WE HAVE TWO TEAR systems in the eye. Thebaseline tear system is the one that keeps the eye moist and comfortable, keepsthe window of the eye nice and clear, and keeps out the dirt and debris. Whenyou don't make enough of these the eye can feel dry, gritty, itchy and burning,and you get blurred vision from dry spots because the tears break up,especially when you use your eyes to read, use the computer or stare atthings, and you don't blink as often.
The back up tear system is the one everyone knowsabout, the one you use to cry for emotional reasons, or if you peel onions.That comes from the lacrimal gland, and is all or nothing. It doesn't give youthe one or two tears you need, it dumps out a bucketful. So then you aretearing.! Thenumber one cause if a tearing eye is a dry eye kicking in the backup system.
Dry eye is also made worse by allergies, and you are exposed to more allergens when you are outside.It is best to come in and get a full examination to see what is going on with your eyes. I'd be happy to see you if you are in my area. Call 610-435-5333 for an appointment.
Lisa S. Bunin, M.D.
Eye, Eyelid, Skin & Laser Surgeon
Custom Cataract Surgery,Multifocal Lenses, Complete Eye Exams
This can be many things. ALL which can be assessed via a careful eye exam...
Most common are irritations of your Cornea or Anterior eye surface. Dry eye, Allergy etc..Also ocular inflammation, cataracts and retinal issues are possibilities...
If there is no pain associated with the sensitivity it may be due to dysfunctional year syndrome. If there is pain it may be iritis, an eye disease that requires the attention of an ophthalmologist. Some people are just sensitive to the light and require sunglasses outdoors others may have a retina problem that causes the sensitivity, albinism for example. It is possible but not likely that the tearing is the result of chronic allergy but this would typically be associated with red itchy eyes.
Any condition that affects the cornea (the clear, most anterior structure of the eye) leads to photosensitivity/photophobia (sensitivity to lights). This is because there are more nerve endings per square millimeter innervating the cornea than any other part of the human body (I believe the genitals are a close second place). If you've ever had a scratched cornea you would understand how sensitive the cornea can be! The common culprits for photophobia tend to be unmanaged dry eye disease, ocular allergies, contact lens overwear/keratitis, anterior uveitis, and cataracts.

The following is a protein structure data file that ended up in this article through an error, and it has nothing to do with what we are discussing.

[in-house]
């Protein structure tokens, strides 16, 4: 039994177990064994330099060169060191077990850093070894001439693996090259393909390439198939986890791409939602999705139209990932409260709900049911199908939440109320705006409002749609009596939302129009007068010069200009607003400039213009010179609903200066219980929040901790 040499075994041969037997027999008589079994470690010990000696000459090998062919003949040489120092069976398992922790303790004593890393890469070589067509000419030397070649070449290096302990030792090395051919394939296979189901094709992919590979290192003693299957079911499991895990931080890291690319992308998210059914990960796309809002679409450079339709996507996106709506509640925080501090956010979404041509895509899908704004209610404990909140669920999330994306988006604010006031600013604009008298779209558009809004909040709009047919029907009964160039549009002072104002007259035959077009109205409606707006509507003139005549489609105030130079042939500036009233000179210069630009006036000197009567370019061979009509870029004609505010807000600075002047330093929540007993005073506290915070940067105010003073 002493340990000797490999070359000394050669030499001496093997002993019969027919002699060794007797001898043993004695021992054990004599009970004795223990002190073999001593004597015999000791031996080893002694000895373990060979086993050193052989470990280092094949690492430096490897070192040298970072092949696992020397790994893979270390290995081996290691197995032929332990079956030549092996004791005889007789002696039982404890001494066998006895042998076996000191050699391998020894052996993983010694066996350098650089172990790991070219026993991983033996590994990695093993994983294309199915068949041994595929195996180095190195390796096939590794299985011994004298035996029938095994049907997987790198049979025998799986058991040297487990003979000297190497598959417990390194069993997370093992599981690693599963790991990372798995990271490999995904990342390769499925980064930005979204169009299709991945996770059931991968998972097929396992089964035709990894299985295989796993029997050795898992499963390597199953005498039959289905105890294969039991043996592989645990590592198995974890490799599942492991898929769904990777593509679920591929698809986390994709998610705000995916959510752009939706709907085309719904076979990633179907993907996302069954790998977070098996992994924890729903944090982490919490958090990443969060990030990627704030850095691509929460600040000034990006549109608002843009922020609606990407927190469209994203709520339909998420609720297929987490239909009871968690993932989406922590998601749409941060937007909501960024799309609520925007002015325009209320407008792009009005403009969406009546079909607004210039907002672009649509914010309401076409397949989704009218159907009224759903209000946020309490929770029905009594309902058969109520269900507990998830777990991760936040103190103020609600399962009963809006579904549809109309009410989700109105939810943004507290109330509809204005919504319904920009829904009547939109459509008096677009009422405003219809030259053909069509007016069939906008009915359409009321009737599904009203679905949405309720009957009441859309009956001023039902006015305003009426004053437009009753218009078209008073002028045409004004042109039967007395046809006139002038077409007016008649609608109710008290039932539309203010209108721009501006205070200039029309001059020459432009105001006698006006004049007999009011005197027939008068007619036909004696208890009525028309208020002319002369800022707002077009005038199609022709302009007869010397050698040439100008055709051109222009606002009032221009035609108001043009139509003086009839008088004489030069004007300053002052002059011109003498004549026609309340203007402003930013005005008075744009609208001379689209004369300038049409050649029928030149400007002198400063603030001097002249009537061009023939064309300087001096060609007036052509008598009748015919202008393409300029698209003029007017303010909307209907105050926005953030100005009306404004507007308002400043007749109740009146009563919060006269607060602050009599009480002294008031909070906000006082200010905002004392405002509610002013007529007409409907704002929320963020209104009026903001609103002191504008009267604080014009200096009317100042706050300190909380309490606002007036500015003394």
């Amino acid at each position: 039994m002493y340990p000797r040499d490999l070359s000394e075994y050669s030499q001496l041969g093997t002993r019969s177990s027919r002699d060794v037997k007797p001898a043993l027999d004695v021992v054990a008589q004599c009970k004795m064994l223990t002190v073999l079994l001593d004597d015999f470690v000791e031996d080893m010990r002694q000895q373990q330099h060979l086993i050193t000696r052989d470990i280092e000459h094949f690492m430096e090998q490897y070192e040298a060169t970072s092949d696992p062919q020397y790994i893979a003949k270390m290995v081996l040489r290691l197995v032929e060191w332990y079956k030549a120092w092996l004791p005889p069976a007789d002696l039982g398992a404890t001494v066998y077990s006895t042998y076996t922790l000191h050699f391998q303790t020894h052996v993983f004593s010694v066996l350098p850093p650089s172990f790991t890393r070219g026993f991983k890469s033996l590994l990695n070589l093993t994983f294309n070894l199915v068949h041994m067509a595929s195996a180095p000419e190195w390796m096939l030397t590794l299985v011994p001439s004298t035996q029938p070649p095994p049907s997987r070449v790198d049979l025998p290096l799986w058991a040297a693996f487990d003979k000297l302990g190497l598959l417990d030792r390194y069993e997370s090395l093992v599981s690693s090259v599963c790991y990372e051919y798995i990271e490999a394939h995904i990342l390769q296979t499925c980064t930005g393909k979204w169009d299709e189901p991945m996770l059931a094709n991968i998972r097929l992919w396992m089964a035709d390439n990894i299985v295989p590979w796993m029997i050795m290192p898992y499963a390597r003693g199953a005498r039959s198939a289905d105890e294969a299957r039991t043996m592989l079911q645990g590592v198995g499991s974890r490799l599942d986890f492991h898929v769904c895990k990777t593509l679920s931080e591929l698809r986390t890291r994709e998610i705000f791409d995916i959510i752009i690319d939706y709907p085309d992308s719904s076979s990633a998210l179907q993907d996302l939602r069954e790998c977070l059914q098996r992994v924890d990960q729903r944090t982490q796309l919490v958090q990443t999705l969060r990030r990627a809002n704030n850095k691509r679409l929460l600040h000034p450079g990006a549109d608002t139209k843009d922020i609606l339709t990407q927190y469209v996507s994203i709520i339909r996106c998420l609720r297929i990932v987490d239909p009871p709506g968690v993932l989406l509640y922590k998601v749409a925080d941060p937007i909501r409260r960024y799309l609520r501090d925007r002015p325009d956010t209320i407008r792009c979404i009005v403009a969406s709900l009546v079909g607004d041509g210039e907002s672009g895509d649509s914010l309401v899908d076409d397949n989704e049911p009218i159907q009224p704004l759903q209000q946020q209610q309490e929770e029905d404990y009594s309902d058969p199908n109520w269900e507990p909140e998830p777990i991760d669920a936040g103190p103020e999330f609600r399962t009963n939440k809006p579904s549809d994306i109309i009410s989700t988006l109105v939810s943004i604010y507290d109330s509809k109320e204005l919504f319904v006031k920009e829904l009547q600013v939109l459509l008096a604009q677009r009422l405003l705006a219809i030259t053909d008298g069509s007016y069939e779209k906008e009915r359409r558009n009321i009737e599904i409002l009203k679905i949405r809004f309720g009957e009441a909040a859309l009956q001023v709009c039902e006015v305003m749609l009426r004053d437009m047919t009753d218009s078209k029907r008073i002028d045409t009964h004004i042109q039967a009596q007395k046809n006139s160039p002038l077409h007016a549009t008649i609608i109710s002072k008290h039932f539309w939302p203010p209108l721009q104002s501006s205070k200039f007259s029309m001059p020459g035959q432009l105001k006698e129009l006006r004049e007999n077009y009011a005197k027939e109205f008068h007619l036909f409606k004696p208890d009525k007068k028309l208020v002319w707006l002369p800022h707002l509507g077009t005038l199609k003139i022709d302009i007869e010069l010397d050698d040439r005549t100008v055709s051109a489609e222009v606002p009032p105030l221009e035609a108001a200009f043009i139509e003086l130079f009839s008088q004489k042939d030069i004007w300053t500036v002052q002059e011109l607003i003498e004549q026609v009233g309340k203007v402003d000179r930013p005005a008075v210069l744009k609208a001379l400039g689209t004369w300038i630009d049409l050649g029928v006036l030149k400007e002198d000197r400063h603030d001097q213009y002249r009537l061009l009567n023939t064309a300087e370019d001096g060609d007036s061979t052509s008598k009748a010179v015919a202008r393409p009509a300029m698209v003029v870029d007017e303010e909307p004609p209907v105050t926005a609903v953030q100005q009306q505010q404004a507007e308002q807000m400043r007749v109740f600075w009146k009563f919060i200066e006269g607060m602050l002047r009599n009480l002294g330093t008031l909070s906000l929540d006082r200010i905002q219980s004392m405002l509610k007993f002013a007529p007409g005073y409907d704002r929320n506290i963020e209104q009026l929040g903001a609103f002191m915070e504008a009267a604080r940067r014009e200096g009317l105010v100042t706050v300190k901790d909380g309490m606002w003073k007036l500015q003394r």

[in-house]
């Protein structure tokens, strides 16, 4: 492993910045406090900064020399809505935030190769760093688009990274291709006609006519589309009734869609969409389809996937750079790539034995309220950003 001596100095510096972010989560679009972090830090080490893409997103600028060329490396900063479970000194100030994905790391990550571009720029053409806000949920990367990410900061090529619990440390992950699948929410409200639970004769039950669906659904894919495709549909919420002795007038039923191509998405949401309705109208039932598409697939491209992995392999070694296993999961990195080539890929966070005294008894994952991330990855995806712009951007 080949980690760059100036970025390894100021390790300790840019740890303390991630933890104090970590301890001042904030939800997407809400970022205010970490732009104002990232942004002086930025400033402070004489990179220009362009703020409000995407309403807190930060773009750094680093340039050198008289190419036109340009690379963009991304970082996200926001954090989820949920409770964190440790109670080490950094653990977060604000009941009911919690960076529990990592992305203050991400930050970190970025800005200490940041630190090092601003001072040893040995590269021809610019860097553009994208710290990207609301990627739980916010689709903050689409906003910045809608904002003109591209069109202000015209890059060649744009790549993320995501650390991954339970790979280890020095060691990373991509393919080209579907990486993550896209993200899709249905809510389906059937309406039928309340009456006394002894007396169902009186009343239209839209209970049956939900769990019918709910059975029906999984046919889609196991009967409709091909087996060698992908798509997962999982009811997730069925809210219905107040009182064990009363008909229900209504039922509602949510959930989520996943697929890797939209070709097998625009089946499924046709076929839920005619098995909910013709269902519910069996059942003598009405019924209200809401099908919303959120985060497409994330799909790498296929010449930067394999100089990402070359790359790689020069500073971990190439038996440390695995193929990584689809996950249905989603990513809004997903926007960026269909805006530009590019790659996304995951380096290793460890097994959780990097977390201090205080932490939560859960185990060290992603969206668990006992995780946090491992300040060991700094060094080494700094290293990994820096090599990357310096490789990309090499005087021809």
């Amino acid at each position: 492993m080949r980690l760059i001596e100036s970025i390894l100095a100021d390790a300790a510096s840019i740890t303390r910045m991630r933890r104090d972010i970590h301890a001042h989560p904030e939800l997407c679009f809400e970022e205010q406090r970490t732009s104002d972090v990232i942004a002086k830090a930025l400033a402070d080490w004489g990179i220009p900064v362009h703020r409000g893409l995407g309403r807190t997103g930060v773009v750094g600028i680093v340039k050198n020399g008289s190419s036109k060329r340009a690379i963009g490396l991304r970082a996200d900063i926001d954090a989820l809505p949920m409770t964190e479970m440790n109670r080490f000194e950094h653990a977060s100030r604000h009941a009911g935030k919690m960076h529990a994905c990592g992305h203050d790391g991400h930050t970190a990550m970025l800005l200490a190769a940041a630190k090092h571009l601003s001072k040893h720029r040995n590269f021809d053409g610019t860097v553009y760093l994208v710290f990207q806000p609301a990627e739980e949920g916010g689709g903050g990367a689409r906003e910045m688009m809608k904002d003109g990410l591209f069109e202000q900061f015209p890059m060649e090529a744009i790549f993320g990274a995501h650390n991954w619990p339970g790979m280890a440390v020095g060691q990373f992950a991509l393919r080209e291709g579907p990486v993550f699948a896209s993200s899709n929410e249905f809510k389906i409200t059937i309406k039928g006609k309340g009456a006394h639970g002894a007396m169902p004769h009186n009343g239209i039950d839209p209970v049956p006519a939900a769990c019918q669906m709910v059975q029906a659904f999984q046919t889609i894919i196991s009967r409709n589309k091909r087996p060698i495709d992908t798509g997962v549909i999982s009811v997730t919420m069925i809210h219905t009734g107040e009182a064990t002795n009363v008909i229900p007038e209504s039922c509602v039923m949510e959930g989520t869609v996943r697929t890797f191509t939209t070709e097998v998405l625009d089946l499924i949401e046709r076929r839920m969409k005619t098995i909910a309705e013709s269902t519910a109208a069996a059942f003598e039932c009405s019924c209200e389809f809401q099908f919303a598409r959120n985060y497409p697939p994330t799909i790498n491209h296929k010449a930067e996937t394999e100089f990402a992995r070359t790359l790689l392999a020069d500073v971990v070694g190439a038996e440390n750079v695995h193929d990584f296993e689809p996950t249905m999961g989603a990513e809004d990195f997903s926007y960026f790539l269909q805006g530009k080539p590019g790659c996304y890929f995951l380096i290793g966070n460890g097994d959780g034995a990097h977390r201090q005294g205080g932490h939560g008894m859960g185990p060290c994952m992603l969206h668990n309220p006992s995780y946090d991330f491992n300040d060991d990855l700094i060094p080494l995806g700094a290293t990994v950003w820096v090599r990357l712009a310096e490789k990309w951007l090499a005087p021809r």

Each of these conditions are managed differently, but the one that should be ruled out sooner better than later is uveitis. Uveitis is an inflammation of the uvea (particular structures of the eye) that can be associated with an underlying disease process (like lupus, syphilis, sarcoidosis, tuberculosis, Crohn's disease, etc.). When your doctor identifies uveitis they typically initiate a systemic workup with the assistance of your primary medical doctor. After treatment of the uveitis, the photophobia typically clears up quickly.
So there is obviously more historical information that will be needed by your ophthalmologist or optometrist, and there's no online source of information that replaces an examination by a medical professional. So my formal advice for you is to make an appointment with your doctor. But hopefully this has been somewhat helpful!
Do you have blurred vision in one or both eyes with this?
Does it occur when you are wearing prescription sunglasses?
Do you have the sensation of something in the eye?
Do you have itching and/or burning of your eyes?
Do you have allergies to air or household items?
What have you done to relieve your symptoms?